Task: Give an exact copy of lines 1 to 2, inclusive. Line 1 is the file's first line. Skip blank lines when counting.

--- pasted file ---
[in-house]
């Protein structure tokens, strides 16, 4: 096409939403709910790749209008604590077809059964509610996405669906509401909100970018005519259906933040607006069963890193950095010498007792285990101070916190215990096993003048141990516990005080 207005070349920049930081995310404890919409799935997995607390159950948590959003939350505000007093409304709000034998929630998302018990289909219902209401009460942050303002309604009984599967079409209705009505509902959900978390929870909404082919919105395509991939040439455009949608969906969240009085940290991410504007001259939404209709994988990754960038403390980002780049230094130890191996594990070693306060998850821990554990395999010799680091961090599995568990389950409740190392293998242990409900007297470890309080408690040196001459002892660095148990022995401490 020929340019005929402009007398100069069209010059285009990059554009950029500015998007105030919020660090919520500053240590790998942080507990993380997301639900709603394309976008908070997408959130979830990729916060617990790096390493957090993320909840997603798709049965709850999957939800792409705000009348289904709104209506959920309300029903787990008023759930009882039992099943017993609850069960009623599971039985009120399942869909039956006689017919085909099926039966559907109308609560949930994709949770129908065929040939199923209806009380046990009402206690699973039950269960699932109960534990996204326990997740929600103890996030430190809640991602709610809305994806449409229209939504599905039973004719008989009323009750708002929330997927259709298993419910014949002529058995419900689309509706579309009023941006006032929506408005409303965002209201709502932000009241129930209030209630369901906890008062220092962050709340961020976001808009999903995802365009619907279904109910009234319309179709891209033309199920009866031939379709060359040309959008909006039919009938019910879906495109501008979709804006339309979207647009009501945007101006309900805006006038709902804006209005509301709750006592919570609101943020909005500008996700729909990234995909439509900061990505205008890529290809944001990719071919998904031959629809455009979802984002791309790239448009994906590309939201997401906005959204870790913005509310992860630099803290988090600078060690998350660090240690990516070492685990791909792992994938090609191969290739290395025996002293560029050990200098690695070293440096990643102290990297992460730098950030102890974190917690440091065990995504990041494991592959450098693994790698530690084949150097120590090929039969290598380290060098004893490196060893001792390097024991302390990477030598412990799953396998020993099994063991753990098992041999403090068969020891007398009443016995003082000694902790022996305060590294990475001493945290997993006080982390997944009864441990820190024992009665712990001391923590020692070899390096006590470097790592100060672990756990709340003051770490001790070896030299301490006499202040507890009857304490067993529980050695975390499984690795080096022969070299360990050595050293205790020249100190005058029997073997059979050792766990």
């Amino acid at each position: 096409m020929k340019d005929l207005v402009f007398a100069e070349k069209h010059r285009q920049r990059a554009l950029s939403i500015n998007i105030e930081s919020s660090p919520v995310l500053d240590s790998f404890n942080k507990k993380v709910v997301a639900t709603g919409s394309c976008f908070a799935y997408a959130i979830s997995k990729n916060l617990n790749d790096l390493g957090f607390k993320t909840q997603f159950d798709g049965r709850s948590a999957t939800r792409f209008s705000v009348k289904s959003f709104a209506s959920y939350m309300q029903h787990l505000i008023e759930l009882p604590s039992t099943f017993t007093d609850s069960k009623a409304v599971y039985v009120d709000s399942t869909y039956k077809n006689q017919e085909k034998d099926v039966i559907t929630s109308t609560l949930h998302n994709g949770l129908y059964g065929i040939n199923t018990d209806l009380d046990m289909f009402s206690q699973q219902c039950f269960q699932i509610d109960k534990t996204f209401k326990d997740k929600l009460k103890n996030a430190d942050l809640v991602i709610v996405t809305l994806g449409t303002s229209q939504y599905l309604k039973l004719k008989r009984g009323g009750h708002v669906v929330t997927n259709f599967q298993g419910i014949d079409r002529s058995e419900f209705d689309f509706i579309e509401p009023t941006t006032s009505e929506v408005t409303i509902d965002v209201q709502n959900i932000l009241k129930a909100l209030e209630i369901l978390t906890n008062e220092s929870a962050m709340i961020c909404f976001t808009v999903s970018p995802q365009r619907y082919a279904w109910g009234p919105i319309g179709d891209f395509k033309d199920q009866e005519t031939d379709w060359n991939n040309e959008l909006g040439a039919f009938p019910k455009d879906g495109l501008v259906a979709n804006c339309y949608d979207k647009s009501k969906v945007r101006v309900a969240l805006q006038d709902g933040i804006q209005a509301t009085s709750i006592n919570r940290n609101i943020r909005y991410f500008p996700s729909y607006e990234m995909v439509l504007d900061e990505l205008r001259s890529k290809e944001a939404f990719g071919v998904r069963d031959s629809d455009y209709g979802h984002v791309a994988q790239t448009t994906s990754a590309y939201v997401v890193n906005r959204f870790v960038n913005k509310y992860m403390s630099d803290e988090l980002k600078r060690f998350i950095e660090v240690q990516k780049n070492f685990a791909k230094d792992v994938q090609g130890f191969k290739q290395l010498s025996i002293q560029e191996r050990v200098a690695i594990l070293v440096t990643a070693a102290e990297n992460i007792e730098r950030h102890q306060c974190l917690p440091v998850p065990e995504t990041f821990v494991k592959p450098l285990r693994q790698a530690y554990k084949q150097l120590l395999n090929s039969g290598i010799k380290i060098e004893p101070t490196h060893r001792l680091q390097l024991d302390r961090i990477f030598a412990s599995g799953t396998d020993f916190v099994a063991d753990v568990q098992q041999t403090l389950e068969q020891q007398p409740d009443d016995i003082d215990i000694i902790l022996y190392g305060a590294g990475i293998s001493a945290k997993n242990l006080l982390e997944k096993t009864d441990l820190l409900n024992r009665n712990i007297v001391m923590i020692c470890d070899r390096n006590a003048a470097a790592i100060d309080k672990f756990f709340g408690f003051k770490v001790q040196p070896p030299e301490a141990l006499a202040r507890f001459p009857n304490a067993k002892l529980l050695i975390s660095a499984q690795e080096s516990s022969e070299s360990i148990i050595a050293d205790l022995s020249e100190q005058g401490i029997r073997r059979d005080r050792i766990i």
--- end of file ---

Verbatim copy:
[in-house]
């Protein structure tokens, strides 16, 4: 096409939403709910790749209008604590077809059964509610996405669906509401909100970018005519259906933040607006069963890193950095010498007792285990101070916190215990096993003048141990516990005080 207005070349920049930081995310404890919409799935997995607390159950948590959003939350505000007093409304709000034998929630998302018990289909219902209401009460942050303002309604009984599967079409209705009505509902959900978390929870909404082919919105395509991939040439455009949608969906969240009085940290991410504007001259939404209709994988990754960038403390980002780049230094130890191996594990070693306060998850821990554990395999010799680091961090599995568990389950409740190392293998242990409900007297470890309080408690040196001459002892660095148990022995401490 020929340019005929402009007398100069069209010059285009990059554009950029500015998007105030919020660090919520500053240590790998942080507990993380997301639900709603394309976008908070997408959130979830990729916060617990790096390493957090993320909840997603798709049965709850999957939800792409705000009348289904709104209506959920309300029903787990008023759930009882039992099943017993609850069960009623599971039985009120399942869909039956006689017919085909099926039966559907109308609560949930994709949770129908065929040939199923209806009380046990009402206690699973039950269960699932109960534990996204326990997740929600103890996030430190809640991602709610809305994806449409229209939504599905039973004719008989009323009750708002929330997927259709298993419910014949002529058995419900689309509706579309009023941006006032929506408005409303965002209201709502932000009241129930209030209630369901906890008062220092962050709340961020976001808009999903995802365009619907279904109910009234319309179709891209033309199920009866031939379709060359040309959008909006039919009938019910879906495109501008979709804006339309979207647009009501945007101006309900805006006038709902804006209005509301709750006592919570609101943020909005500008996700729909990234995909439509900061990505205008890529290809944001990719071919998904031959629809455009979802984002791309790239448009994906590309939201997401906005959204870790913005509310992860630099803290988090600078060690998350660090240690990516070492685990791909792992994938090609191969290739290395025996002293560029050990200098690695070293440096990643102290990297992460730098950030102890974190917690440091065990995504990041494991592959450098693994790698530690084949150097120590090929039969290598380290060098004893490196060893001792390097024991302390990477030598412990799953396998020993099994063991753990098992041999403090068969020891007398009443016995003082000694902790022996305060590294990475001493945290997993006080982390997944009864441990820190024992009665712990001391923590020692070899390096006590470097790592100060672990756990709340003051770490001790070896030299301490006499202040507890009857304490067993529980050695975390499984690795080096022969070299360990050595050293205790020249100190005058029997073997059979050792766990």